The word "gasoline" no longer characterizes the stuff we put into our cars. Owing to regulations forced on the refining industry, "Frankenol" might be more accurate.
This government-engineered, market-distorting fuel is a blend of 90 percent gasoline and 10 percent ethanol (E10). Originally conceived to breathe life into the fledgling U.S. ethanol industry and reduce our dependence on foreign oil, continued tinkering with the renewable fuel standard (RFS) has turned the program into a nightmare.
The RFS requires refiners to blend increasing amounts of ethanol into the nation's fuel pool annually. Last year, they were responsible for blending a minimum of 13.2 billion gallons. This year, the figure stands at 13.8 billion gallons. By 2022, the RFS mandate will require 36 billion gallons.
To document compliance, refiners track the RINs (renewable identification numbers) applied to every gallon of ethanol purchased, or they buy paper RINs, which are credits paid to ethanol producers. In either case, refiners have to spend real money to comply with the law.
In creating the RFS program, the government assumed that gasoline demand would continue to rise. It was wrong. With more fuel-efficient vehicles, a lackluster economy and higher prices at the pump, gasoline demand has declined to the lowest level in 18 years.
As a result, refiners are stuck between the proverbial rock and a hard place: They have had to reduce fuel production because demand is down, yet they have to comply with the increasing ethanol mandate. This means they are buying more ethanol credits in the form of RINs but purchasing fewer gallons of ethanol. As a result, millions of gallons of corn-based ethanol are sitting in storage tanks, while the price of RINs has climbed 20-fold in the past 90 days. Industry analyst Byron King says the RIN credit gimmick has "added a dime, or more, per gallon to the national fuel bill in the first quarter of 2013 — in the face of stagnant or declining oil prices."
That's just part of the renewable fuel standard's market-distorting impact. Ethanol contains less energy than crude-oil-based gasoline, so motorists have to fill up more often and needlessly spend more money. Furthermore, an estimated 42 percent of the nation's 2012 corn crop will be consumed to make ethanol. Artificially driving up corn prices — particularly when much of the farm belt was drought-stricken last summer — has resulted in more expensive meat, poultry and countless other food products, leaving consumers to bear the burden. Research by the Heritage Foundation conducted last year indicated that U.S. ethanol production was responsible for increasing the price of corn by up to 68 percent. Stanford University's Center for Food Security and the Environment warned, "Poor households in the developing world, where [70 percent to 80 percent] of the budget is spent on food, [are] hurt the most."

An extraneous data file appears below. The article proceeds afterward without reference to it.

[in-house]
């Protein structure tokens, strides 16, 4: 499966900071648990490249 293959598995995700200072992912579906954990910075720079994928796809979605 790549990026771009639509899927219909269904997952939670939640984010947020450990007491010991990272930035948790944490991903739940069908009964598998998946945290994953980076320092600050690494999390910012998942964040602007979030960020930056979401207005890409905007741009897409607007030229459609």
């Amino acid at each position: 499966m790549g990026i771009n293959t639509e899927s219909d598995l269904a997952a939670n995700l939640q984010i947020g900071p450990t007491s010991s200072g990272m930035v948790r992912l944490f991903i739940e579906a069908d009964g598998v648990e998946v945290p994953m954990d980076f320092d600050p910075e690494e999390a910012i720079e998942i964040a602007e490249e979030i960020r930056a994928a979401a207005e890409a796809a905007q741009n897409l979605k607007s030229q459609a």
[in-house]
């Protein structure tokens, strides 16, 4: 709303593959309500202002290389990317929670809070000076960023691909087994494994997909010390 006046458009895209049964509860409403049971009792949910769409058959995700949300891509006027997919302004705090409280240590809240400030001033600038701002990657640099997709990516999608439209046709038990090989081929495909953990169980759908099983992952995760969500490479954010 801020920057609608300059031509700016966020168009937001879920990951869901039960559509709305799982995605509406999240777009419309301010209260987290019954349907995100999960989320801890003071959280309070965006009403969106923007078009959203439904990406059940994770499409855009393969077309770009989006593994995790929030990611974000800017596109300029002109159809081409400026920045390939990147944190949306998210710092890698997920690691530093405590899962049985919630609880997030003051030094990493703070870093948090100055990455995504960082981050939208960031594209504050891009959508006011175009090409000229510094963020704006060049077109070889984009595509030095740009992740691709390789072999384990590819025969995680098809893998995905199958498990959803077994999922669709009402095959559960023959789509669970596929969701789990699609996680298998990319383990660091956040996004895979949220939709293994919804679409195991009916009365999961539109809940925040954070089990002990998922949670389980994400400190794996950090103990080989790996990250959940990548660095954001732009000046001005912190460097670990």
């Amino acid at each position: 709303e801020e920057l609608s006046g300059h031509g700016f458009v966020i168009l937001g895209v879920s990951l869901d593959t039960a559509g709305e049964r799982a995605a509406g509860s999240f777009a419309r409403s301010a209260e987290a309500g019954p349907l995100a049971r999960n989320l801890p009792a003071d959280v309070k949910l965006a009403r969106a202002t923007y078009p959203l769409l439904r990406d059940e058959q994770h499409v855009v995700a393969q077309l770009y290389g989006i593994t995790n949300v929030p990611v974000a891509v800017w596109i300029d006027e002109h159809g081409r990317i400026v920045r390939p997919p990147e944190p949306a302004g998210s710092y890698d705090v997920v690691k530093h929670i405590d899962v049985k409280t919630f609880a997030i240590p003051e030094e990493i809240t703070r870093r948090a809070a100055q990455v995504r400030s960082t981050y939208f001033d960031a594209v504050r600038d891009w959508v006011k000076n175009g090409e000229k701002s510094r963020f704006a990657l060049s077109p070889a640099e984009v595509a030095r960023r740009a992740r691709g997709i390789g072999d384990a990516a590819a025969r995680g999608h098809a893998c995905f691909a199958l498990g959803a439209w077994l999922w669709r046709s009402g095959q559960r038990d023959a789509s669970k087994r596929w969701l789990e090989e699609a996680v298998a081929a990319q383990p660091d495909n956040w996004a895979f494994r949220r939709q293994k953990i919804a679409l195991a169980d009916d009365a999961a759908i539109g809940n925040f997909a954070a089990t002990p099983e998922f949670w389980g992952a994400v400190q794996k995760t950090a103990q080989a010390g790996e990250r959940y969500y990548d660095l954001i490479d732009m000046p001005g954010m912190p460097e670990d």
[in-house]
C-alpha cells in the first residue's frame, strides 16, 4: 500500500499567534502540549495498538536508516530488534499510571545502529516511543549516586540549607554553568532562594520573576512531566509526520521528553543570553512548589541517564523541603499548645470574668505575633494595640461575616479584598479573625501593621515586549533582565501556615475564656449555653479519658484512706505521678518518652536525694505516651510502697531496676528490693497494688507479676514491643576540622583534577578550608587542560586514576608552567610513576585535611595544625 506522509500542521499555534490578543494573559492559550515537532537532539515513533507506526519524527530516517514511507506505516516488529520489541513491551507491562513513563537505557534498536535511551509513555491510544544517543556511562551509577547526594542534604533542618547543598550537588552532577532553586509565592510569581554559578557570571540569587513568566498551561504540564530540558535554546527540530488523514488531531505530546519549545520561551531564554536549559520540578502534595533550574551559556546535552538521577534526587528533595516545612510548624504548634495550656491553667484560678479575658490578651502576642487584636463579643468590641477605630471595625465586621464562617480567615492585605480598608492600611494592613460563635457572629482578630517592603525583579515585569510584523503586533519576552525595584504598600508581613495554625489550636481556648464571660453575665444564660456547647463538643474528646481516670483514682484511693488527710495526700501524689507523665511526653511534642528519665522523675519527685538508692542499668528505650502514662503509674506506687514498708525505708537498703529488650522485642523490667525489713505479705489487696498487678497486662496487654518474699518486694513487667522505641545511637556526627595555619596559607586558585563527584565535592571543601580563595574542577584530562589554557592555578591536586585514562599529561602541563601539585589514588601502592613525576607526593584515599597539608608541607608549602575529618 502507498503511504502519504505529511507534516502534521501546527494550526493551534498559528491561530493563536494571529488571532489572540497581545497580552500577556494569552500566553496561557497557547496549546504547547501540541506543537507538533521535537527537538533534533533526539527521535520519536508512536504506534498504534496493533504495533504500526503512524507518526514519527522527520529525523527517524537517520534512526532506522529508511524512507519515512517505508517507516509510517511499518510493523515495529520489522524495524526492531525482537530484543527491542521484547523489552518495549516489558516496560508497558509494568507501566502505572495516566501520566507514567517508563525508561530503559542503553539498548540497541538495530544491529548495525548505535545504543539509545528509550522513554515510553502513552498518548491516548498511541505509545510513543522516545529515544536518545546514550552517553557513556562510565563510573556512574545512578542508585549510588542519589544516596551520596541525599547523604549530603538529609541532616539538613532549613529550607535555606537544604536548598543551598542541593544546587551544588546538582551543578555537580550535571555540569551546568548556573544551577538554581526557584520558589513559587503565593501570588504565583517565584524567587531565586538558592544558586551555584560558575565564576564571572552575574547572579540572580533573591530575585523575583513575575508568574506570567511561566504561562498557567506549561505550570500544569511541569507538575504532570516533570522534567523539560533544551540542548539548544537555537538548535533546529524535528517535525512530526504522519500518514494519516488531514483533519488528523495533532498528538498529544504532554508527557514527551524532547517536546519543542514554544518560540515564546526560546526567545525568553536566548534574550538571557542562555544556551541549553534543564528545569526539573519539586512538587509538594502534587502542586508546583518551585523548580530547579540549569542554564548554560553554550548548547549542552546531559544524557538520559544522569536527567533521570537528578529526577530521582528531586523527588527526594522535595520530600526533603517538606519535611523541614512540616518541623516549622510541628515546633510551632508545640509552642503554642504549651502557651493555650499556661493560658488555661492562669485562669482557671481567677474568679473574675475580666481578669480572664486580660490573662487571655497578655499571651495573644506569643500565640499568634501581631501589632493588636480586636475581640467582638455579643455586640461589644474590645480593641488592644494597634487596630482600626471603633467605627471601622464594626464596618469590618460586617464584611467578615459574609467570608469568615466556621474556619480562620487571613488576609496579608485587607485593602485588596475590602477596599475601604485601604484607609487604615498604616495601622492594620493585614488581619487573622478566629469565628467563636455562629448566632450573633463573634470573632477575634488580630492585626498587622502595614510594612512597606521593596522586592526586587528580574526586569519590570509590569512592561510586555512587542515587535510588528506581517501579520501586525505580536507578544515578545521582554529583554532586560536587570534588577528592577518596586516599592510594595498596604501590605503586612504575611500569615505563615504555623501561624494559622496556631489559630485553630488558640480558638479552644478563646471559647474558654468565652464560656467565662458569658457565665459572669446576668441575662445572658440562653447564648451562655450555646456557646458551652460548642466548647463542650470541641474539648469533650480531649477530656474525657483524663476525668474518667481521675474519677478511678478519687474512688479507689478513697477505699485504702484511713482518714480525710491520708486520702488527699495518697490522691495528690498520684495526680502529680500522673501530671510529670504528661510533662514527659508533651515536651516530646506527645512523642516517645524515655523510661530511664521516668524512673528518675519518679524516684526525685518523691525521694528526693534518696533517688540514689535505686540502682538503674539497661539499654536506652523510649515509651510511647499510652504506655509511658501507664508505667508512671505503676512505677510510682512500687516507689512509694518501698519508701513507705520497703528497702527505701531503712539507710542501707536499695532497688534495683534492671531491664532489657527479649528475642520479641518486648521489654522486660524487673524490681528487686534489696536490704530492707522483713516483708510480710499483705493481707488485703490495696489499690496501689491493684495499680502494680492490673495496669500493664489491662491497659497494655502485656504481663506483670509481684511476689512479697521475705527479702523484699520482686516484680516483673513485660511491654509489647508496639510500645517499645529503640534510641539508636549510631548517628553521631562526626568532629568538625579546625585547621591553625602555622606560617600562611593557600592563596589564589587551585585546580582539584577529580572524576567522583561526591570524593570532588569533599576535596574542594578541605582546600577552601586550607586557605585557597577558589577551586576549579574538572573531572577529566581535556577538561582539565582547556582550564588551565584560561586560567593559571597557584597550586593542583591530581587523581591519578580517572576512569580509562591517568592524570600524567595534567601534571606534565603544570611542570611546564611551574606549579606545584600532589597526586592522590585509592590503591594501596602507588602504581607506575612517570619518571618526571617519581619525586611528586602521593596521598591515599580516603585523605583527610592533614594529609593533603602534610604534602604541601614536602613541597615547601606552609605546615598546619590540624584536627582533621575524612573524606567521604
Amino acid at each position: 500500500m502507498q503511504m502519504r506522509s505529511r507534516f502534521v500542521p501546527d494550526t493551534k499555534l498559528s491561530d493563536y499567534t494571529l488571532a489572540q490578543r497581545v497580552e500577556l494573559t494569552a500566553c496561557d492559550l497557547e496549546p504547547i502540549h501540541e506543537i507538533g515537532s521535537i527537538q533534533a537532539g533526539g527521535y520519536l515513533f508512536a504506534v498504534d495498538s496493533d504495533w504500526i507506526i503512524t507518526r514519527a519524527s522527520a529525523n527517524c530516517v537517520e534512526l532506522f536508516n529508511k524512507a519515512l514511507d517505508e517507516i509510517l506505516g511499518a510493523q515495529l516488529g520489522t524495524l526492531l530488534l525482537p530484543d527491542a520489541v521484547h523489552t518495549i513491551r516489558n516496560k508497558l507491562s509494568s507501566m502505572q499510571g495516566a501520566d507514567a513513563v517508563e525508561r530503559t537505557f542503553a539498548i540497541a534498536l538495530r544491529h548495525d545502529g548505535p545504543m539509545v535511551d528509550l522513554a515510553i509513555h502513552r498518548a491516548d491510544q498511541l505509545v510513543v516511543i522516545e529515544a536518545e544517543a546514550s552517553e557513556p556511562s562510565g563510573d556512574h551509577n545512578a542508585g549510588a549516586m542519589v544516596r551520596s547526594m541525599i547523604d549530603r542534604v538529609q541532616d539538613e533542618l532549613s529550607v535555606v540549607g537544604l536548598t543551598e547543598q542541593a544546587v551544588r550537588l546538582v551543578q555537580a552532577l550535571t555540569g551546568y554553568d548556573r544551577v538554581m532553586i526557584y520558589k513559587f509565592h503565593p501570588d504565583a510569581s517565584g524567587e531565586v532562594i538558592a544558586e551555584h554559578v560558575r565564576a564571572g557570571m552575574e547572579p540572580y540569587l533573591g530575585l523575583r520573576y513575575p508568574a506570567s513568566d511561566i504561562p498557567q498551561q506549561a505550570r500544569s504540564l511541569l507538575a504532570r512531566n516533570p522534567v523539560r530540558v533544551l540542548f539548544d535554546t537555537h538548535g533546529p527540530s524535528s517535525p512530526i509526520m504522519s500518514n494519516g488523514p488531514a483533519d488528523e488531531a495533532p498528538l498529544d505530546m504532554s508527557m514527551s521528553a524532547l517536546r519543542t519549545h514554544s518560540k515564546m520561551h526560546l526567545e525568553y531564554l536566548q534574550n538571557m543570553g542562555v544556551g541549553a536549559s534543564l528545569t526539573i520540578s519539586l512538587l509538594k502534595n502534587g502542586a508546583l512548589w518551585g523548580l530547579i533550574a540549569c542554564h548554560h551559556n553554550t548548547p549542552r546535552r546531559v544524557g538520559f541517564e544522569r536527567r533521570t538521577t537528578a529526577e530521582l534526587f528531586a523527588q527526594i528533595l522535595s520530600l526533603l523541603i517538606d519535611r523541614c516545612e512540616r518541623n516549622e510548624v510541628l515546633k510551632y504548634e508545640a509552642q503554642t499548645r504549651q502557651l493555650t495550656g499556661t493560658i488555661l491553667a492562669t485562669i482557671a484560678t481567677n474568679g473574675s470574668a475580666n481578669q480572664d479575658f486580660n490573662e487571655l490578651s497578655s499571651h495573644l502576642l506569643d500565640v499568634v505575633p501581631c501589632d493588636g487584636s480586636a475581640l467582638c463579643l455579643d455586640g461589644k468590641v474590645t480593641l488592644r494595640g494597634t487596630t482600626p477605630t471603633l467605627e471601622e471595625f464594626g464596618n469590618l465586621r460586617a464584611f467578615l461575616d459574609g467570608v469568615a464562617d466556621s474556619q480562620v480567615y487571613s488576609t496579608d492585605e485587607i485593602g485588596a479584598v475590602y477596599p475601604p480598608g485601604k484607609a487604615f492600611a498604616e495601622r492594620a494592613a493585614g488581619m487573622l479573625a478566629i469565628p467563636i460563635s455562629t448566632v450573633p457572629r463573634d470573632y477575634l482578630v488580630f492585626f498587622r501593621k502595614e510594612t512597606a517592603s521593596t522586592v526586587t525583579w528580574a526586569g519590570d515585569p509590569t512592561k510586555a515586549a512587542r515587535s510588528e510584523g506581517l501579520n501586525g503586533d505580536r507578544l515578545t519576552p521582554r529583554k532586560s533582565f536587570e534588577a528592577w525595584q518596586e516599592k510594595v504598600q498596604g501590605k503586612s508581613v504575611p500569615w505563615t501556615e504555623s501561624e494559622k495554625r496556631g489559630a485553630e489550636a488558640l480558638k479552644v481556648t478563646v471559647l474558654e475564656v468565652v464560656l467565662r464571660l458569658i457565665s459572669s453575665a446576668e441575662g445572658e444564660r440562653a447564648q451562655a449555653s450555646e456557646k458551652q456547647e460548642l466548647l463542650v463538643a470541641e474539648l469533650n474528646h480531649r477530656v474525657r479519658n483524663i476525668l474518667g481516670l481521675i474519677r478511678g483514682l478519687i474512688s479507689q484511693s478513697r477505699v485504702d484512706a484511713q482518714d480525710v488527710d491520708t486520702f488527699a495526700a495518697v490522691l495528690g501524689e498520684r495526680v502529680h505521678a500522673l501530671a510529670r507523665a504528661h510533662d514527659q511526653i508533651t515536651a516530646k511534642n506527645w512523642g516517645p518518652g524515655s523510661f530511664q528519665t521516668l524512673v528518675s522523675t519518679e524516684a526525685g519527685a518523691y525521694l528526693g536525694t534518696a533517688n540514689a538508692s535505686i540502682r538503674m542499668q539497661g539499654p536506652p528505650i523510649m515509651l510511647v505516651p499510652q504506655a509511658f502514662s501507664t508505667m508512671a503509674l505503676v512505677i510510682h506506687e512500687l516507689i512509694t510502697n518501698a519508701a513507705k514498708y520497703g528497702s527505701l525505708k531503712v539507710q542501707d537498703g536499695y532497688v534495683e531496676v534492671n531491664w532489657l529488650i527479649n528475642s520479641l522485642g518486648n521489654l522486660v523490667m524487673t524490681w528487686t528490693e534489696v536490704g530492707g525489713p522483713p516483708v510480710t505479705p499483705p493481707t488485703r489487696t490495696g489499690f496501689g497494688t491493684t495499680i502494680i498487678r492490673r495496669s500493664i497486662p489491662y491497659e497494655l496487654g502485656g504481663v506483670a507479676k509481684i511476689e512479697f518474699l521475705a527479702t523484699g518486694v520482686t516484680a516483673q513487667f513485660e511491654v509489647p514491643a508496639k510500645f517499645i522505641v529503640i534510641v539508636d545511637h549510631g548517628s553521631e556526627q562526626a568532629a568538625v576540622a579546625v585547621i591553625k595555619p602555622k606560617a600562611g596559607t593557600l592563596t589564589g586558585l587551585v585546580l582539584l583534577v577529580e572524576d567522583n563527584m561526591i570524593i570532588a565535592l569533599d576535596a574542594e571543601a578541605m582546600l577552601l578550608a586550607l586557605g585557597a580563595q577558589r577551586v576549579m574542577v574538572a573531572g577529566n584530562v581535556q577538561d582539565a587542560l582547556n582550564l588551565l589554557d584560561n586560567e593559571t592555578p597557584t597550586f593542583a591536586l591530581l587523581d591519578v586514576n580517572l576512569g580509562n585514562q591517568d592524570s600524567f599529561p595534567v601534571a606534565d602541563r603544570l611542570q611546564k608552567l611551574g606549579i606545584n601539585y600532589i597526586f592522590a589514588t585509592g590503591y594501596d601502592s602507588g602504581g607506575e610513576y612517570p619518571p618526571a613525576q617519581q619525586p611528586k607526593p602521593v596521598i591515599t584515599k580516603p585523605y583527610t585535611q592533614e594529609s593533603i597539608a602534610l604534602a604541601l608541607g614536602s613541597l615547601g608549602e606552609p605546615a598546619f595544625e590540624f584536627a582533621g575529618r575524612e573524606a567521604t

There's more. Ethanol producers looking to create a larger market for their fuel have convinced the Environmental Protection Agency to allow the sale of E15, a fuel blend containing up to 15 percent ethanol. However, as AAA warns, E15 could "void car manufacturers' warranties," since 95 percent of the nation's 240 million light-duty vehicles can't handle the concoction. E15 "could result in significant problems such as accelerated engine wear and failure [and] fuel-system damage," according to AAA.If that's not bad enough, "Son of RFS" (RFS-2) contains volumetric mandates for other biofuels, including cellulosic ethanol — although no commercial quantities of the advanced fuel are even available. For failing to use this fantasy fuel that can't be found, the EPA fined energy companies $6.8 million. Thankfully, the U.S. Court of Appeals ruled against the agency and overturned the imposition of the phantom-fuel fines.
One would think the judges' ruling would stop this regulatory insanity. It didn't. A few days after losing in court, the EPA mandated that 62 percent more cellulosic ethanol be blended into motor fuel in 2013.
However well intended way back when, the RFS is another example of government market intervention that has turned out badly. The RFS is casting a large, menacing and costly shadow over the production and marketing of motor fuels. Rather than making fuels better, it is making them worse. Rather than helping American consumers, it is siphoning money from their pockets. Frankenol and its ugly Frankenfuel stepchildren should be abandoned on the scrap heap of failed policy prescriptions before they can cause more harm. Congress should repeal the RFS.
Bob Beauprez is a former Republican member of the House of Representatives from Colorado.